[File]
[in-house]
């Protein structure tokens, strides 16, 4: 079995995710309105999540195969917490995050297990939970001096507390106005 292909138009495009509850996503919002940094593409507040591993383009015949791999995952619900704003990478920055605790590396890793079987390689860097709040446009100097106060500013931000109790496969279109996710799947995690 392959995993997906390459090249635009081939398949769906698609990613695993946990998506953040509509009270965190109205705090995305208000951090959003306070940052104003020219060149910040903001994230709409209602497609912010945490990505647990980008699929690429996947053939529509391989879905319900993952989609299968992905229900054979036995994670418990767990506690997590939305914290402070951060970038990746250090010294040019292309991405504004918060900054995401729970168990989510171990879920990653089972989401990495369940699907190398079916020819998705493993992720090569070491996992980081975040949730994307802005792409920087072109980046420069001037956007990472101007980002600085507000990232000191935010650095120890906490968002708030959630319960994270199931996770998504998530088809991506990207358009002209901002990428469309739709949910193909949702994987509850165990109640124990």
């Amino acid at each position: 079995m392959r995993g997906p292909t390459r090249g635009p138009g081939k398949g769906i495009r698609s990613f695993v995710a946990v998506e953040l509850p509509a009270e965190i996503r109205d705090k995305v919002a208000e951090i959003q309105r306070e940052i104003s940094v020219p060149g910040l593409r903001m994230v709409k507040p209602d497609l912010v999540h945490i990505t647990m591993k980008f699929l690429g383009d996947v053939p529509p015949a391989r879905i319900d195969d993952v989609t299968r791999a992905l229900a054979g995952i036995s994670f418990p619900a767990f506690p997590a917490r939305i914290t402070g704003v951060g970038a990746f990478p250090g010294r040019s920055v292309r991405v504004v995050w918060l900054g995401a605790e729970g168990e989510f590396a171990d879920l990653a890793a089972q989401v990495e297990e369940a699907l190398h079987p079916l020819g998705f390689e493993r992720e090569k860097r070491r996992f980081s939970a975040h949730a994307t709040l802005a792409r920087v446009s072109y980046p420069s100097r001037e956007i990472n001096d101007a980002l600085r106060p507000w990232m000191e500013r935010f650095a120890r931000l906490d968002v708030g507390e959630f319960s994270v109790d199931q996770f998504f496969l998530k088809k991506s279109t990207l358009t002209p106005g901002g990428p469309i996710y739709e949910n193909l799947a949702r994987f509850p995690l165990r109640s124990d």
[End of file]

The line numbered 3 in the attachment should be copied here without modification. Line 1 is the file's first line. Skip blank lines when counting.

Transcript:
């Amino acid at each position: 079995m392959r995993g997906p292909t390459r090249g635009p138009g081939k398949g769906i495009r698609s990613f695993v995710a946990v998506e953040l509850p509509a009270e965190i996503r109205d705090k995305v919002a208000e951090i959003q309105r306070e940052i104003s940094v020219p060149g910040l593409r903001m994230v709409k507040p209602d497609l912010v999540h945490i990505t647990m591993k980008f699929l690429g383009d996947v053939p529509p015949a391989r879905i319900d195969d993952v989609t299968r791999a992905l229900a054979g995952i036995s994670f418990p619900a767990f506690p997590a917490r939305i914290t402070g704003v951060g970038a990746f990478p250090g010294r040019s920055v292309r991405v504004v995050w918060l900054g995401a605790e729970g168990e989510f590396a171990d879920l990653a890793a089972q989401v990495e297990e369940a699907l190398h079987p079916l020819g998705f390689e493993r992720e090569k860097r070491r996992f980081s939970a975040h949730a994307t709040l802005a792409r920087v446009s072109y980046p420069s100097r001037e956007i990472n001096d101007a980002l600085r106060p507000w990232m000191e500013r935010f650095a120890r931000l906490d968002v708030g507390e959630f319960s994270v109790d199931q996770f998504f496969l998530k088809k991506s279109t990207l358009t002209p106005g901002g990428p469309i996710y739709e949910n193909l799947a949702r994987f509850p995690l165990r109640s124990d």